[lg policy] India: Classical status for Malayalam cheered

Harold Schiffman haroldfs at GMAIL.COM
Sat May 25 14:30:04 UTC 2013

Classical status for Malayalam cheered
 City’s cultural organisations said the decision would help channelise
efforts to pool research on the language

It was a befitting end to a longstanding campaign for elevating Malayalam
to a classical language, say Malayalis in the city.

As news about the Union cabinet’s approval for the much-awaited
classification of the language spread, the diaspora rejoiced over the
decision and described it as “a long-due recognition”.

C.G. Rajendra Babu, former head of the Malayalam department, Madras
University, who was also part of the expert committee that recommended the
honour, said: “We have been expecting this for the past few months.
Malayalam that has a rich heritage of over 2,300 years of existence
deserves to be conferred the status of a classical language.”

Malayalam shares a common legacy with Tamil. It had met the criteria of
antiquity and literary tradition to be granted the status. This would help
in setting up a centre of excellence to conduct research on the antiquity
of Malayalam and its close affinity with Dravidian languages with the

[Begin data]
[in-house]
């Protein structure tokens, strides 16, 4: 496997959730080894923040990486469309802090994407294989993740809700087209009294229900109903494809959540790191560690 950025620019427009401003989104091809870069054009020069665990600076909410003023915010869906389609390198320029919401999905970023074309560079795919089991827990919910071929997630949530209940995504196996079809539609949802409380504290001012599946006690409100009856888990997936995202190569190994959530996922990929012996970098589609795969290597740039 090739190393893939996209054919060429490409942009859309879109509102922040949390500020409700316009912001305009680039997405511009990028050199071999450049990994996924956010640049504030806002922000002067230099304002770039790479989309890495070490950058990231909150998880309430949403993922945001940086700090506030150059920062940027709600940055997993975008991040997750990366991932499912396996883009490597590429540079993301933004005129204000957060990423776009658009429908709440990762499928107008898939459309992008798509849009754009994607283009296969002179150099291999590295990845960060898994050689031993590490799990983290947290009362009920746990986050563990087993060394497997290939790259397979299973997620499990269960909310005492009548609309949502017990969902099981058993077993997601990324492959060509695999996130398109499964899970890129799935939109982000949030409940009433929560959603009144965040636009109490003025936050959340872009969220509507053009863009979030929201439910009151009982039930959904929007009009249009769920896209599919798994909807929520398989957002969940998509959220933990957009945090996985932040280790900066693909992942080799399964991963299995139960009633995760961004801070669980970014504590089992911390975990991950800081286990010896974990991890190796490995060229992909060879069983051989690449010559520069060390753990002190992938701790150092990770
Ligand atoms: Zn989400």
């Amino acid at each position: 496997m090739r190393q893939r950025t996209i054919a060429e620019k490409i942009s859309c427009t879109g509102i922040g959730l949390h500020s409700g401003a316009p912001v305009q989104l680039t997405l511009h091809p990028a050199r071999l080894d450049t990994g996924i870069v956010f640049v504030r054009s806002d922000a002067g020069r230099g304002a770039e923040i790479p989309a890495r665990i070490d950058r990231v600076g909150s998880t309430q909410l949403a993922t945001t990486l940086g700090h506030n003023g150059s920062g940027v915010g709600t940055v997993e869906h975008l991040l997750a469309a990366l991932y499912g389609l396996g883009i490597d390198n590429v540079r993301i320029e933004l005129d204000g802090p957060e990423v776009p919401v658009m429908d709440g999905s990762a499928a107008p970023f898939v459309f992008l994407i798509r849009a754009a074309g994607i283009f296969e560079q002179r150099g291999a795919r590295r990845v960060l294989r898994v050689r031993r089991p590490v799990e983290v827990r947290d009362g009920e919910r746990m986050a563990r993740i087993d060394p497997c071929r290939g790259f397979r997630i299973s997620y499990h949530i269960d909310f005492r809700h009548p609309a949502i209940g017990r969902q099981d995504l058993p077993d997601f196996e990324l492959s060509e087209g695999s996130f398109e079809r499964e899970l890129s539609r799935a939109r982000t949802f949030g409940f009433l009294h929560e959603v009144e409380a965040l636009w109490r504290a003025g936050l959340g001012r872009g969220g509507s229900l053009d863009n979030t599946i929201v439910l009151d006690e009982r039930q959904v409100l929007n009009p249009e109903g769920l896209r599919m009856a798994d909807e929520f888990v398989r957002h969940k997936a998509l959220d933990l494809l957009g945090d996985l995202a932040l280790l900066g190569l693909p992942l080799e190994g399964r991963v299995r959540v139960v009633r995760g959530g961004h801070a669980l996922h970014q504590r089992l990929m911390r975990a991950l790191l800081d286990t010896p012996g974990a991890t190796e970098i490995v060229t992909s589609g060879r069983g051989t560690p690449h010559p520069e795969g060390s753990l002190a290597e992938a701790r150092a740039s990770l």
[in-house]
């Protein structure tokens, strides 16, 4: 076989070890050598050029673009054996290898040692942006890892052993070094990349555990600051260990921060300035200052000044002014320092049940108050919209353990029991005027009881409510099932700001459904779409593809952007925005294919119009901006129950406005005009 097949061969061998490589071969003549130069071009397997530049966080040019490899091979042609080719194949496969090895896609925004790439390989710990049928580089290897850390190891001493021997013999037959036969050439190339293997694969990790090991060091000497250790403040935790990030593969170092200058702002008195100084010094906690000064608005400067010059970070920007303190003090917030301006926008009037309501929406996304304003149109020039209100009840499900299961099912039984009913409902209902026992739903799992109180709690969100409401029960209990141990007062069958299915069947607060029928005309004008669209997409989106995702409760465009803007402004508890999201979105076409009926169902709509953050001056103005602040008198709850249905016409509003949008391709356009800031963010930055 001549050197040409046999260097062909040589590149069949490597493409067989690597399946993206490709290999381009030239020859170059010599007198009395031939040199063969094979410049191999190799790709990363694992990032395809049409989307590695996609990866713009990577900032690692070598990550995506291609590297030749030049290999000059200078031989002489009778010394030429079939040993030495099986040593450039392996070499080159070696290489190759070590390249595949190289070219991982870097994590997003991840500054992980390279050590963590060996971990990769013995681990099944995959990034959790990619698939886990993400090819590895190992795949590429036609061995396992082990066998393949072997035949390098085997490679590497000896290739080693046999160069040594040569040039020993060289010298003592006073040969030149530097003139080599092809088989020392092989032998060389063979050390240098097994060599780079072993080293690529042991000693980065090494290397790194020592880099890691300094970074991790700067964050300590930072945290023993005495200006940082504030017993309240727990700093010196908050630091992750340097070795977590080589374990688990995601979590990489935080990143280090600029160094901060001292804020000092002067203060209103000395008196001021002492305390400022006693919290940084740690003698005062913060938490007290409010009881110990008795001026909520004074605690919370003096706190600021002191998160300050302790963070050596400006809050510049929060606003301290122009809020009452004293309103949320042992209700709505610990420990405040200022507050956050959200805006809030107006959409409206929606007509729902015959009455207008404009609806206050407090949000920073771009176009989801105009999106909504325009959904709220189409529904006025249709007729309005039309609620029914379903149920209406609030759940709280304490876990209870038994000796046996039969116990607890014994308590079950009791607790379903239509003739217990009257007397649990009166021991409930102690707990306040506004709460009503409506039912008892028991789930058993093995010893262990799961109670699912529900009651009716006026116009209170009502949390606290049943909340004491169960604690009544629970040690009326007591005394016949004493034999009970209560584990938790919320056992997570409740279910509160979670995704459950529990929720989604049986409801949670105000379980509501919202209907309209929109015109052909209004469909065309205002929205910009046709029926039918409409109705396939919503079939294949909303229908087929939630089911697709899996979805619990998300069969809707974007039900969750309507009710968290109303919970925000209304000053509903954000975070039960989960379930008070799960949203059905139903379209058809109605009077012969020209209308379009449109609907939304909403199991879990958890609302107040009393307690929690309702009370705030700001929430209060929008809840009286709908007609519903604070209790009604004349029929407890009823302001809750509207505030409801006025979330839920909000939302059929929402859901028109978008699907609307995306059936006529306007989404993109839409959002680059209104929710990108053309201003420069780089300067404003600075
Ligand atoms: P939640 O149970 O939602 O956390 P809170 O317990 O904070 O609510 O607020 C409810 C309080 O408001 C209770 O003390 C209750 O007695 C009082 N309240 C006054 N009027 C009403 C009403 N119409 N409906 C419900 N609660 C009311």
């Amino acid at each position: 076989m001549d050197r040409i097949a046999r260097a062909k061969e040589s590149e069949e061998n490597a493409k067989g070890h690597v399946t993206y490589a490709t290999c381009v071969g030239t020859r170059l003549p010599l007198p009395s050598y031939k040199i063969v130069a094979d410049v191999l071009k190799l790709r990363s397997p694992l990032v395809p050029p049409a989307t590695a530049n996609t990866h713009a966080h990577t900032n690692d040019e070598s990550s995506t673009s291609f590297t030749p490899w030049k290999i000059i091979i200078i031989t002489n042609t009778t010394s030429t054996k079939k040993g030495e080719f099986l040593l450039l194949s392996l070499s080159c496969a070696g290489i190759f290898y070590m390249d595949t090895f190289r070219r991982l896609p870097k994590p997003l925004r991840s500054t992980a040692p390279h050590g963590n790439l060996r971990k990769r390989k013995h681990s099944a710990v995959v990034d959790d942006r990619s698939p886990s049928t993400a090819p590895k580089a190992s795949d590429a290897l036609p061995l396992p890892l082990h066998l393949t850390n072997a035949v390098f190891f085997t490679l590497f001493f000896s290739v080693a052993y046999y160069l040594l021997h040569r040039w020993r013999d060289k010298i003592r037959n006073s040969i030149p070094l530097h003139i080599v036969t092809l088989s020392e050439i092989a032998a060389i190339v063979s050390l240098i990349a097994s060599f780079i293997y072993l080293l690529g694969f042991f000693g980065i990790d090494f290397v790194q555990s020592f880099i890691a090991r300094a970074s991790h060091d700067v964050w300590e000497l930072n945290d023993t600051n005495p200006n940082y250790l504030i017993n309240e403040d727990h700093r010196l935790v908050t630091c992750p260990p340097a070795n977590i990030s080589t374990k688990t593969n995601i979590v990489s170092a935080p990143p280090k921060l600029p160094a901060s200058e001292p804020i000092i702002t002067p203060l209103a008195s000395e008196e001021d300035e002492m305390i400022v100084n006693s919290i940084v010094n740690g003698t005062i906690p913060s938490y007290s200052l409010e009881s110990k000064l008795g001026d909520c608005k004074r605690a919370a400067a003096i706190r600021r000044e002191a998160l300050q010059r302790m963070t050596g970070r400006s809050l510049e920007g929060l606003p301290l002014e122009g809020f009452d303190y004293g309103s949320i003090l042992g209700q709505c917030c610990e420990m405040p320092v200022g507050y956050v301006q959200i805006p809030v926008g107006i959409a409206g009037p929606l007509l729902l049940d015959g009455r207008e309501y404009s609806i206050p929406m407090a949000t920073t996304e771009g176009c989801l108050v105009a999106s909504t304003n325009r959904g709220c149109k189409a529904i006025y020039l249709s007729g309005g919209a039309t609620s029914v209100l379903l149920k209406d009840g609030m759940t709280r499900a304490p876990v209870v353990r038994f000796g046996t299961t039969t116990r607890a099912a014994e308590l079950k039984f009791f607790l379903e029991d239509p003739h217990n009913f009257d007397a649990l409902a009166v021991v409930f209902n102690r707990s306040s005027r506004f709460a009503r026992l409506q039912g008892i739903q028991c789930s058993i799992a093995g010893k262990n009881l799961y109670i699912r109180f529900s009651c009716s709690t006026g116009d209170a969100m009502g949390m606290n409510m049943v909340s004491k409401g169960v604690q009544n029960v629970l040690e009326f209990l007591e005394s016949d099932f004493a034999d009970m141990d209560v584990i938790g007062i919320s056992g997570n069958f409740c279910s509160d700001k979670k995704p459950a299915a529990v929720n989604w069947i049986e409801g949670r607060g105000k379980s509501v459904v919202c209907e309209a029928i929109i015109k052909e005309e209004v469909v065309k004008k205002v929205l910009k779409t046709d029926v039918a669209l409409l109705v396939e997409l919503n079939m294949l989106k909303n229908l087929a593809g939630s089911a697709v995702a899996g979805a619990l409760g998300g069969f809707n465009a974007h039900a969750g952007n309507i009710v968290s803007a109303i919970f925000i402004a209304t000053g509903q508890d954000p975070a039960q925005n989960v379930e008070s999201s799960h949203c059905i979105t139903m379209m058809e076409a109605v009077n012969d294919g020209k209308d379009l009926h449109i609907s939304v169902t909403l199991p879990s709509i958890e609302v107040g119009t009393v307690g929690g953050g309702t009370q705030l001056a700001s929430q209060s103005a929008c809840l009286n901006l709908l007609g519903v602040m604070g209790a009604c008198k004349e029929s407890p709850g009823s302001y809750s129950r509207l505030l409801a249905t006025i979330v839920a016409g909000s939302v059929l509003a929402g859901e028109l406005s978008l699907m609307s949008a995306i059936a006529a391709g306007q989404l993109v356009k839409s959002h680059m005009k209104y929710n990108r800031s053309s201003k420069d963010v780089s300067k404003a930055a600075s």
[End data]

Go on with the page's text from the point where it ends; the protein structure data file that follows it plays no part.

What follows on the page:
Central government’s support, he said.

For many Malayalis who have made Chennai their home for decades now, it was
a day to celebrate. M. Nandagovind, president, Confederation of Tamil Nadu
Malayalee Associations, said, “It is an honour to the fraternity here. The
announcement has come at a time when we are reaching out to the younger
generation to learn the language through Malayalam Mission.”

Actor Jayaram said he was proud Malayalam had been given the status. “I
have always been passionate about elephants and ‘chendas’ (drums) — which
are closely knitted with Kerala culture. My children are also passionate
about Malayalam,” he said.

Members of cultural organisations in the city that had strived for the
honour said the announcement would help channelise the efforts of various
institutions to pool research on the language and pass on the rich legacy
to the younger generation. “One of the earliest references to the language
can be found in the edicts during emperor Ashoka’s era about 2,300 years
ago,” said S.S. Pillai, secretary general of Dakshina, a cultural
organisation in the city.



 Harold F. Schiffman

Professor Emeritus of
 Dravidian Linguistics and Culture
Dept. of South Asia Studies
University of Pennsylvania
Philadelphia, PA 19104-6305

Phone:  (215) 898-7475
Fax:  (215) 573-2138

Email:  haroldfs at gmail.com

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